Timekeeping For Distributed Computers

Ask any programmer who has ever had to deal with timekeeping on a computer, and they’re likely to go on at length about how it can be a surprisingly difficult thing to keep track of. Time zones, leap years, leap seconds, various timekeeping standards, clock drift, and even relativity are all problems that can creep in to projects. Issues with timekeeping are exacerbated in distributed systems as well, adding another layer of complexity when we need to reliably determine the order that a series of actions occurred across a number of different computers with a high precision. One solution to this problem is the implementation of a vector clock.

When using other systems such as logical clocks to attempt to keep track of the order of events on different computers, a problem that may arise is that these systems don’t always track these changes with perfect reliability due to many issues such as varying temperature, race conditions, or clock skew. The vector clock instead tracks causal relationships between events. Each separate process maintains its own vector clock, represented by a list of integers. When one of these processes performs an event, it increments its own clock and sends it out to the rest of the system. By keeping track of this clock as it is updated by various processes across the computer the distributed system can be much more confident about the order in which events took place.

Of course, there are always downsides with elegant solutions like this. In the case of vector clocks the downside is largely increased overhead for keeping track of all of the sets of integers. But in systems where the ordering of processes is of the upmost importance, this is worth the trade-off to ensure reliability. And unless we hook all of our computers up to atomic clocks like they do for some computers at CERN we will have to take the increased overhead instead.

14 thoughts on “Timekeeping For Distributed Computers

    1. I was going to say, just use ntp UTC on all computers. But I think the point of this article is more this sentence:

      “systems don’t always track these changes with perfect reliability due to many issues such as varying temperature, race conditions, or clock skew.”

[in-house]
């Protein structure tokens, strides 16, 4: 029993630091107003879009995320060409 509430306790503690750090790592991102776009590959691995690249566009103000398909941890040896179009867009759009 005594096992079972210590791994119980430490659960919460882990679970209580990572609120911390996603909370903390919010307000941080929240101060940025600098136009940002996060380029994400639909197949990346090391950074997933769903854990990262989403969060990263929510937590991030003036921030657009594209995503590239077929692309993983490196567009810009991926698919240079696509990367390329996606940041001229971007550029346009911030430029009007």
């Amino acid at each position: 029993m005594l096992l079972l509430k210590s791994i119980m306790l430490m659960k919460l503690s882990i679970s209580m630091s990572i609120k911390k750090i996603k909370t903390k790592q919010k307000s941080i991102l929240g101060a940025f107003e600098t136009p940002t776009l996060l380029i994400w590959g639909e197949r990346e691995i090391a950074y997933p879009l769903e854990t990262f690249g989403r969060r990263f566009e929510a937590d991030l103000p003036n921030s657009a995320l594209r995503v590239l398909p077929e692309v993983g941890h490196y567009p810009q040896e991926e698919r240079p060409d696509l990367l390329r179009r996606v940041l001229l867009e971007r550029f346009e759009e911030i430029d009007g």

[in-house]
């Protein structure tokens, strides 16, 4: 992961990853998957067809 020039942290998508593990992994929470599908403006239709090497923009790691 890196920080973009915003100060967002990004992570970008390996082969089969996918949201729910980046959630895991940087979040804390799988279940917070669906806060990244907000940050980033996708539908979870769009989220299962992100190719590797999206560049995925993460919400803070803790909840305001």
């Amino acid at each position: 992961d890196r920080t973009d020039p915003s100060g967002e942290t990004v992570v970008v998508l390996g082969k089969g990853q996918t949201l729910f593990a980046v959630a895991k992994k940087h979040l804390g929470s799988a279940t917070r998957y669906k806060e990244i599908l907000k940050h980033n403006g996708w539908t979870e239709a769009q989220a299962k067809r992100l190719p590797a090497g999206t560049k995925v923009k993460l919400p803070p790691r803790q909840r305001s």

Still you would think UTC with ntp updates would serve as a good correction

          1. With NTP, definitely not: the asymmetric route problem already causes you problems.

            But overall, it just depends on what you’re doing. If you’re processing packets so fast that nanoseconds matter, you’re just not going to be able to control the time on two systems well enough to guarantee it, which is what Drone’s explaining below. At some point you have to do time transfer a different way.

            Basically, the problem is that it’s much, much harder to improve the synchronization between two systems than it is to increase the bandwidth. And in fact at some point you start to just hit physics, and it becomes impossible.

            But guaranteeing ordering with synchronization means your bandwidth can’t scale without improving the synchronization methods. Vector clocks break that dependency by guaranteeing ordering within the system itself.

        1. @Pat said: “NTP’s accuracy isn’t anywhere near good enough at high enough performance levels.”

          The problem is not just accuracy, the problem is things like NTP are entirely the wrong tools to begin with.

          These are distributed systems.[1] This is not just timekeeping, it’s also a question of causality and determinism. Imagine a distributed computerized financial system. It’s not just the value of a currency or asset at a given time, it’s when a transaction was made and who made it relative to other traders? In bidding, who bid first, second, et-cetera, and when? Most importantly, does everyone trust the arbiter of the transactions, and how is the arbiter itself proven trustworty?

          Take a look at Matrix Clocks. Matrix clocks mitigate some, but not all, issues with timekeeping, causality, and determinism in distributed systems.[2][3] The subject is deep; you can spend an entire life struggling in this field.

          * References:

          1. Distributed Computing


          2. Matrix Clock (no, not a clock with a matrix display)

          A matrix clock is a mechanism for capturing chronological and causal relationships in a distributed system. Matrix clocks are a generalization of the notion of vector clocks.


          3. On reducing the complexity of matrix clocks


          1. Yeah, that’s why I said the accuracy wasn’t *anywhere* near enough. If you could somehow get accuracy + precision enough that it literally wasn’t possible to have ordering issues, maybe.

            But from a realistic perspective that’s just not possible. You can drift away enough in a single second to have questions regarding ordering.

    2. Or a radio receiver for a time station.
      They used to exist. Connected to the COM port of a DOS or Windows 3.1 PC..

      From that point on, the network software could distribute the time information to other PCs in a local network, if needed.

  1. In the 90s we were doing distributed computing with DCE, and using DTS. Ntp not that accurate but it works in many use cases. We currently use PTP for greater precision in the use cases where Ntp is not accurate enough for.

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